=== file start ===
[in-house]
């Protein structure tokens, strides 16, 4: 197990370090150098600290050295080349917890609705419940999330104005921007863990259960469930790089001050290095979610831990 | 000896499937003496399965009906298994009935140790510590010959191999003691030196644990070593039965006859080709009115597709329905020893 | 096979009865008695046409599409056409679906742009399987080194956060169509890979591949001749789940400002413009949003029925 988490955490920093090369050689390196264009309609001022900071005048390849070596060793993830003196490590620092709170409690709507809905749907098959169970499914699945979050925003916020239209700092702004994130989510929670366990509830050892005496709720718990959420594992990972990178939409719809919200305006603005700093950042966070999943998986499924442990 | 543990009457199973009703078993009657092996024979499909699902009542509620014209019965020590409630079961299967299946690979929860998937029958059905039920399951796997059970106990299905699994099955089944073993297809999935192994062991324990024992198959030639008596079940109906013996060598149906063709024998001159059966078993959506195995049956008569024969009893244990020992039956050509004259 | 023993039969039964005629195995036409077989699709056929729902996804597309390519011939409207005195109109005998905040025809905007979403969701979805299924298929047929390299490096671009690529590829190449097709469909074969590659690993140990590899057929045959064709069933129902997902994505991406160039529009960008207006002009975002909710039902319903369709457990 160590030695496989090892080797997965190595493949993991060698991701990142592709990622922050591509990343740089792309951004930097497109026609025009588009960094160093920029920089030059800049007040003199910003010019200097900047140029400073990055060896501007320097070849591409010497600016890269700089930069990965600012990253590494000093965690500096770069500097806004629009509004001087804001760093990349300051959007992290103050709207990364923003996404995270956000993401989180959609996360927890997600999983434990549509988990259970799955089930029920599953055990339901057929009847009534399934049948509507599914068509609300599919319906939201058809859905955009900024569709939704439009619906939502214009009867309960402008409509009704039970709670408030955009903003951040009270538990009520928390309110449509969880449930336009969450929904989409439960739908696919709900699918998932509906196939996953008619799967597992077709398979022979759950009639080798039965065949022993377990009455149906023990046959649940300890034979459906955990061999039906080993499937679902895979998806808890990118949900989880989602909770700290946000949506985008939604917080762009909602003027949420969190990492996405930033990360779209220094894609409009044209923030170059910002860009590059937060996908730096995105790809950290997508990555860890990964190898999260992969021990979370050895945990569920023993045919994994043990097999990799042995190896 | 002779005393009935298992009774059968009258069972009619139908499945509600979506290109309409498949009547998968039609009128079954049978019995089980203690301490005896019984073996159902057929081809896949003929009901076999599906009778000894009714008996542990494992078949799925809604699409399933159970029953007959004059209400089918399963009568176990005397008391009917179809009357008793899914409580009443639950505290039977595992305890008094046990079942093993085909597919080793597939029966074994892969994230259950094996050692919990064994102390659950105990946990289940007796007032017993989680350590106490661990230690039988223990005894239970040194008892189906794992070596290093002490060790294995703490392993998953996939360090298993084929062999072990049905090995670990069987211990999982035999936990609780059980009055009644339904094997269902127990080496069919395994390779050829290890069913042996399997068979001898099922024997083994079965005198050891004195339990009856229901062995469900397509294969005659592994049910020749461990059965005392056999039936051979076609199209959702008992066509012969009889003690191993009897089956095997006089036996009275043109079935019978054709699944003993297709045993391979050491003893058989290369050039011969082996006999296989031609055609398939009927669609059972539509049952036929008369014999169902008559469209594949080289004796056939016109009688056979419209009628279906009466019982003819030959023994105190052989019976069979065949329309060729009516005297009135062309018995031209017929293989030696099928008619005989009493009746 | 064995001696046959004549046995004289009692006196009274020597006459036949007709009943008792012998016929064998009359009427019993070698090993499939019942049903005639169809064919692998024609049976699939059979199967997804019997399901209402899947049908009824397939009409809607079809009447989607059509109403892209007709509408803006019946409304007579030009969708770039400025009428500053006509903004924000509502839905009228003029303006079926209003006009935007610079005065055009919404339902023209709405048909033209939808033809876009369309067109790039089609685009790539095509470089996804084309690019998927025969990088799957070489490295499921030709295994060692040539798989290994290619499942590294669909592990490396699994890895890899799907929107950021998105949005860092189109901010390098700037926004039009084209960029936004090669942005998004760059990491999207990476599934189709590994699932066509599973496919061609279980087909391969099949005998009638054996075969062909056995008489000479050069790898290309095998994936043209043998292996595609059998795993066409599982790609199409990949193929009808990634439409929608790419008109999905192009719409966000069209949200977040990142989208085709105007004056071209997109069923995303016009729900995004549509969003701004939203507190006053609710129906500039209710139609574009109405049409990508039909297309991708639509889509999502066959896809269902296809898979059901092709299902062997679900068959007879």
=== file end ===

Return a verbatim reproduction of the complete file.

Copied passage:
[in-house]
């Protein structure tokens, strides 16, 4: 197990370090150098600290050295080349917890609705419940999330104005921007863990259960469930790089001050290095979610831990 | 000896499937003496399965009906298994009935140790510590010959191999003691030196644990070593039965006859080709009115597709329905020893 | 096979009865008695046409599409056409679906742009399987080194956060169509890979591949001749789940400002413009949003029925 988490955490920093090369050689390196264009309609001022900071005048390849070596060793993830003196490590620092709170409690709507809905749907098959169970499914699945979050925003916020239209700092702004994130989510929670366990509830050892005496709720718990959420594992990972990178939409719809919200305006603005700093950042966070999943998986499924442990 | 543990009457199973009703078993009657092996024979499909699902009542509620014209019965020590409630079961299967299946690979929860998937029958059905039920399951796997059970106990299905699994099955089944073993297809999935192994062991324990024992198959030639008596079940109906013996060598149906063709024998001159059966078993959506195995049956008569024969009893244990020992039956050509004259 | 023993039969039964005629195995036409077989699709056929729902996804597309390519011939409207005195109109005998905040025809905007979403969701979805299924298929047929390299490096671009690529590829190449097709469909074969590659690993140990590899057929045959064709069933129902997902994505991406160039529009960008207006002009975002909710039902319903369709457990 160590030695496989090892080797997965190595493949993991060698991701990142592709990622922050591509990343740089792309951004930097497109026609025009588009960094160093920029920089030059800049007040003199910003010019200097900047140029400073990055060896501007320097070849591409010497600016890269700089930069990965600012990253590494000093965690500096770069500097806004629009509004001087804001760093990349300051959007992290103050709207990364923003996404995270956000993401989180959609996360927890997600999983434990549509988990259970799955089930029920599953055990339901057929009847009534399934049948509507599914068509609300599919319906939201058809859905955009900024569709939704439009619906939502214009009867309960402008409509009704039970709670408030955009903003951040009270538990009520928390309110449509969880449930336009969450929904989409439960739908696919709900699918998932509906196939996953008619799967597992077709398979022979759950009639080798039965065949022993377990009455149906023990046959649940300890034979459906955990061999039906080993499937679902895979998806808890990118949900989880989602909770700290946000949506985008939604917080762009909602003027949420969190990492996405930033990360779209220094894609409009044209923030170059910002860009590059937060996908730096995105790809950290997508990555860890990964190898999260992969021990979370050895945990569920023993045919994994043990097999990799042995190896 | 002779005393009935298992009774059968009258069972009619139908499945509600979506290109309409498949009547998968039609009128079954049978019995089980203690301490005896019984073996159902057929081809896949003929009901076999599906009778000894009714008996542990494992078949799925809604699409399933159970029953007959004059209400089918399963009568176990005397008391009917179809009357008793899914409580009443639950505290039977595992305890008094046990079942093993085909597919080793597939029966074994892969994230259950094996050692919990064994102390659950105990946990289940007796007032017993989680350590106490661990230690039988223990005894239970040194008892189906794992070596290093002490060790294995703490392993998953996939360090298993084929062999072990049905090995670990069987211990999982035999936990609780059980009055009644339904094997269902127990080496069919395994390779050829290890069913042996399997068979001898099922024997083994079965005198050891004195339990009856229901062995469900397509294969005659592994049910020749461990059965005392056999039936051979076609199209959702008992066509012969009889003690191993009897089956095997006089036996009275043109079935019978054709699944003993297709045993391979050491003893058989290369050039011969082996006999296989031609055609398939009927669609059972539509049952036929008369014999169902008559469209594949080289004796056939016109009688056979419209009628279906009466019982003819030959023994105190052989019976069979065949329309060729009516005297009135062309018995031209017929293989030696099928008619005989009493009746 | 064995001696046959004549046995004289009692006196009274020597006459036949007709009943008792012998016929064998009359009427019993070698090993499939019942049903005639169809064919692998024609049976699939059979199967997804019997399901209402899947049908009824397939009409809607079809009447989607059509109403892209007709509408803006019946409304007579030009969708770039400025009428500053006509903004924000509502839905009228003029303006079926209003006009935007610079005065055009919404339902023209709405048909033209939808033809876009369309067109790039089609685009790539095509470089996804084309690019998927025969990088799957070489490295499921030709295994060692040539798989290994290619499942590294669909592990490396699994890895890899799907929107950021998105949005860092189109901010390098700037926004039009084209960029936004090669942005998004760059990491999207990476599934189709590994699932066509599973496919061609279980087909391969099949005998009638054996075969062909056995008489000479050069790898290309095998994936043209043998292996595609059998795993066409599982790609199409990949193929009808990634439409929608790419008109999905192009719409966000069209949200977040990142989208085709105007004056071209997109069923995303016009729900995004549509969003701004939203507190006053609710129906500039209710139609574009109405049409990508039909297309991708639509889509999502066959896809269902296809898979059901092709299902062997679900068959007879």